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Michelle Obama: Let's move past Wright, get back to issues

  • Story Highlights
  • Michelle Obama is proud of husband's actions surrounding Wright controversy
  • "We're moving forward," she said, "Barack was so clear, and he's been so open"
  • Sen. Barack Obama has been dogged by comments his ex-pastor made
  • Obama is ahead in votes, number of states won, pledged delegates and fundraising
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BOONVILLE, Indiana (CNN) -- Michelle Obama said Wednesday that her husband's move to distance himself from his controversial former minister has been "painful," but that she's pleased with the way he's handled the situation.


Michelle Obama says her husband's campaign should be about issues, not the Rev. Jeremiah Wright.

"I was proud of the statement he made yesterday," she said in an interview with CNN's Suzanne Malveaux. "It was a tough thing for him to do -- it's a painful situation to be in."

On Tuesday, Obama said he was "outraged" by comments the Rev. Jeremiah Wright made to the National Press Club in Washington on Monday. The candidate said he was "saddened by the spectacle" of what Wright said.

He said Wright, who officiated his wedding and baptized his children, seemed "not the person I met 20 years ago." Video Watch Michelle Obama speak »

Earlier this year, fiery snippets from some of Wright's sermons began circulating on the Internet. They included statements in which he seemed to say that the United States had brought the September 11, 2001, attacks upon itself and that Democratic rival Sen. Hillary Clinton has an advantage over Obama because she is white.

During several appearances this week, Wright seemed to suggest the U.S. government might be responsible for the spread of AIDS and said Obama had only distanced himself from the minister for political reasons.

"That wasn't the speech of a political opportunist," Michelle Obama said of her husband's widely praised speech on race relations, made when Wright's controversial sermons first came to light. "Barack has been trying to bridge gaps all his life."

She said it's time for the campaign to move forward from the controversy and return the focus to issues like the economy and health care.

"With all due respect, we're moving forward," she said. "Barack was so clear, and he's been so open about this issue, and he speaks for me as well."

Obama, a U.S. senator from Illinois, leads Clinton in overall votes, number of states won, pledged delegates and fundraising with only nine primary contests remaining. But the Wright controversy, combined with recent Clinton victories in states like Pennsylvania and Ohio, has threatened to stall his momentum going into the Democratic convention in Denver.

The interviewer later prefaced a question by saying she wanted to "turn the page" from the Wright controversy.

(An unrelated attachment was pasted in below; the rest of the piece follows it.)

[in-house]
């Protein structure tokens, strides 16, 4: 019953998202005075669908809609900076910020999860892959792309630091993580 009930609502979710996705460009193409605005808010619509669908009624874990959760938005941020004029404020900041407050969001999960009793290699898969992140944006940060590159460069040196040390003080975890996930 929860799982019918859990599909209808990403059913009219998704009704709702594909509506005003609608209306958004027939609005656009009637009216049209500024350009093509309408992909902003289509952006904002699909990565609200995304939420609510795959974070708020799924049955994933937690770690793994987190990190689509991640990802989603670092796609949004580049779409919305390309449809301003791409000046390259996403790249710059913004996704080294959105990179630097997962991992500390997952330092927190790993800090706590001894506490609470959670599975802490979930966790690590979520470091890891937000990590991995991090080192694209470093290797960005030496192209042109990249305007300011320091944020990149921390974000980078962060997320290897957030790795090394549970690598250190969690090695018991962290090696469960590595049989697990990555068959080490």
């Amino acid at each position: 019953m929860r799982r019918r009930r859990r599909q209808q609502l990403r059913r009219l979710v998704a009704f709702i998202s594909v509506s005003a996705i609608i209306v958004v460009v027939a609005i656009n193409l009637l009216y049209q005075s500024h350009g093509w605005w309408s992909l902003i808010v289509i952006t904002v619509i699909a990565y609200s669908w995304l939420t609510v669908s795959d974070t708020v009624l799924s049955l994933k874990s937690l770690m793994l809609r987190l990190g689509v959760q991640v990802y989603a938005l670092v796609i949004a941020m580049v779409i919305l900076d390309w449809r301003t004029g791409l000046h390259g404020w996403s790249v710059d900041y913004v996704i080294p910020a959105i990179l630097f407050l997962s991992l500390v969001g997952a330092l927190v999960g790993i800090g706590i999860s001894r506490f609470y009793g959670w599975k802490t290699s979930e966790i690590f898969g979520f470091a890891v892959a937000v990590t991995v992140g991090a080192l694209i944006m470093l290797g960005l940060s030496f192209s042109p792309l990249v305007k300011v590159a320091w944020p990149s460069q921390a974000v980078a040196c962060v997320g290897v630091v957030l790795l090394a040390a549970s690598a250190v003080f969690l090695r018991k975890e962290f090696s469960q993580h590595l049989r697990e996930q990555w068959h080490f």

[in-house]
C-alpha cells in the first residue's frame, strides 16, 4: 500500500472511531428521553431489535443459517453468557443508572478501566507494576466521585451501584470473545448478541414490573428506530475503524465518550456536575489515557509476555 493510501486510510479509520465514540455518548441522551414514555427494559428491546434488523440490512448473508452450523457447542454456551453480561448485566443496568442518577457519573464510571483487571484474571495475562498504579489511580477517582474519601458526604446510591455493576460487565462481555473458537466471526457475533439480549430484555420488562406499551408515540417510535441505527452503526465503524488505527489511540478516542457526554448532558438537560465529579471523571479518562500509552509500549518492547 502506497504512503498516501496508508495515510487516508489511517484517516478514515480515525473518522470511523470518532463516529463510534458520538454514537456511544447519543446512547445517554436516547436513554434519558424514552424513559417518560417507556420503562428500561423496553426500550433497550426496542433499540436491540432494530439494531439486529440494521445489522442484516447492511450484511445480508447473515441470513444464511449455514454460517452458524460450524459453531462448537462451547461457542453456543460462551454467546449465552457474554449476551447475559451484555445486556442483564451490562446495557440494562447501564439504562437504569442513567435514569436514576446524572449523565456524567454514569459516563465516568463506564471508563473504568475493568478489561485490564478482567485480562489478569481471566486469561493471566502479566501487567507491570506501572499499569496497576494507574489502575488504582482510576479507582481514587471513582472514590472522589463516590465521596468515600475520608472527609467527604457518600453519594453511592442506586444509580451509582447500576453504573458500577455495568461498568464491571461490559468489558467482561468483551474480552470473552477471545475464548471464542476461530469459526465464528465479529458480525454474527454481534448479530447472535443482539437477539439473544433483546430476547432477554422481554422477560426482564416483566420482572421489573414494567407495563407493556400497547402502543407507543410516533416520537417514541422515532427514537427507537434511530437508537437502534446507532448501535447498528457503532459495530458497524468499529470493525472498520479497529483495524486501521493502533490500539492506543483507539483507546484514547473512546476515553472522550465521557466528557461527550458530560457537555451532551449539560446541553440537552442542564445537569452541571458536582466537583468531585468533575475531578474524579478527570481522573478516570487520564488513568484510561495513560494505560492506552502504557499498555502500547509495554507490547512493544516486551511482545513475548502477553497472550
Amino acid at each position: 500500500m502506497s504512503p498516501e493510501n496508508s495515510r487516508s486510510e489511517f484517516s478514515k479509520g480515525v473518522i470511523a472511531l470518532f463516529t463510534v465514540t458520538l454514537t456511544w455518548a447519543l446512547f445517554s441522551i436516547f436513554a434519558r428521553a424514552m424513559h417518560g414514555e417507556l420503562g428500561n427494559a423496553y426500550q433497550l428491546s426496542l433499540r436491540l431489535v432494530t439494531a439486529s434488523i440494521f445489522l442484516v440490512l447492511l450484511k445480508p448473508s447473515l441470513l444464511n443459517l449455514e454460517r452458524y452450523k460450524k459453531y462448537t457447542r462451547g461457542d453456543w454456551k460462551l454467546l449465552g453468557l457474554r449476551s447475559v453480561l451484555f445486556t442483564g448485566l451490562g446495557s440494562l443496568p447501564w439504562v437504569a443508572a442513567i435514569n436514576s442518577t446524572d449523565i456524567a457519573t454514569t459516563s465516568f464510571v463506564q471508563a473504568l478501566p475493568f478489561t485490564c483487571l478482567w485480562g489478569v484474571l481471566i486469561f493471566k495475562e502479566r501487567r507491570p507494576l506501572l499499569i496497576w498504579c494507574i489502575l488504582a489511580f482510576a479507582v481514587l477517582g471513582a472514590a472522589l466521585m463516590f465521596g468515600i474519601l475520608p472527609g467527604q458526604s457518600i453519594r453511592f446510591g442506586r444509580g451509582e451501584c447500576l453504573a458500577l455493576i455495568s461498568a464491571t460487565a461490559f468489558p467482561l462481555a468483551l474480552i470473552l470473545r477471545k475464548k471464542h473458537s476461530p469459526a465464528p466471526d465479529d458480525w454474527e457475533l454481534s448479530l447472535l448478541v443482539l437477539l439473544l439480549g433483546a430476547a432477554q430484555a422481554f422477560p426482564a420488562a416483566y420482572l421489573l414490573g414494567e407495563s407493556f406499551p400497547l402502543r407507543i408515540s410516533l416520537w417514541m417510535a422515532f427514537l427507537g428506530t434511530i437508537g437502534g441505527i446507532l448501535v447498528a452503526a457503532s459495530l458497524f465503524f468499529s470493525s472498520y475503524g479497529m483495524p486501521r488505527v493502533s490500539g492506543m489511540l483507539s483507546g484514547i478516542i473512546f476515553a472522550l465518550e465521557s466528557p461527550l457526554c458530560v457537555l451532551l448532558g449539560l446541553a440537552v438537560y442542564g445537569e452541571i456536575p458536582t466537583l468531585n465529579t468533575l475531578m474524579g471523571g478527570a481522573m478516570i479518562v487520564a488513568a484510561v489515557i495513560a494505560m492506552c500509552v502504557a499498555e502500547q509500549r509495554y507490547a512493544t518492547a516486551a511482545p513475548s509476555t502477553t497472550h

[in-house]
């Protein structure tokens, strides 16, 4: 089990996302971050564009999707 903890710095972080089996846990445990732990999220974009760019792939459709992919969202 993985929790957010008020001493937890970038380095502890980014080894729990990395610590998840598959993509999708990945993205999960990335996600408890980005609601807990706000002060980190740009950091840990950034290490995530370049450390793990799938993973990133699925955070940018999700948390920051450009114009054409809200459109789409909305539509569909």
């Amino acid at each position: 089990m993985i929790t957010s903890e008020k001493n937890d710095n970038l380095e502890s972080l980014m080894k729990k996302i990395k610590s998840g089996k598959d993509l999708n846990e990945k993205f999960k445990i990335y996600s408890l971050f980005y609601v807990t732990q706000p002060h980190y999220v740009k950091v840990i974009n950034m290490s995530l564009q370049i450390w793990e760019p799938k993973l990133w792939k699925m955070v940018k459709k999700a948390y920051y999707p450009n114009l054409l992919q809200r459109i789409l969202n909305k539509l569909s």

"No, you don't," Mrs. Obama replied.

In his race relations speech, Barack Obama said he rejected Wright's comments but could no more reject the man himself than he could the entire black community.

But on Tuesday, he said he found Wright's recent comments "appalling," saying the former pastor of Trinity United Church of Christ in Chicago, Illinois, had "shown little regard for me" and seemed more concerned with "taking center stage."

"It is completely opposed to what I stand for and where I want to take this country," he said.

Michelle Obama said she hopes that message gets through to the public and the media -- which has spent weeks keeping the controversy front-and-center in advance of upcoming primaries in North Carolina and Indiana.

"We're going to do our best to move forward," she said. "Barack and I and our campaign, we're going to, with everything in our power -- if allowed to by the press -- move forward."

The candidate's wife also said she believes Obama will eventually win the nomination.

"There's still an energy and a passion among his supporters," she said. "And people are coming on board every single day. So, yes, absolutely he can win. And, yes, absolutely I think he's the person that needs to lead this country."


And, she said, the current controversies could lead to a much better place.

"Because it's through this limited struggle that we're facing ... if out of that comes something grander and we get in a place where we're a more unified nation, where people aren't focused on the small stuff, and we're looking at big picture -- brave, courageous approaches to our problems," she said. "And people, you know, are ready to roll up their sleeves and engage again." E-mail to a friend E-mail to a friend

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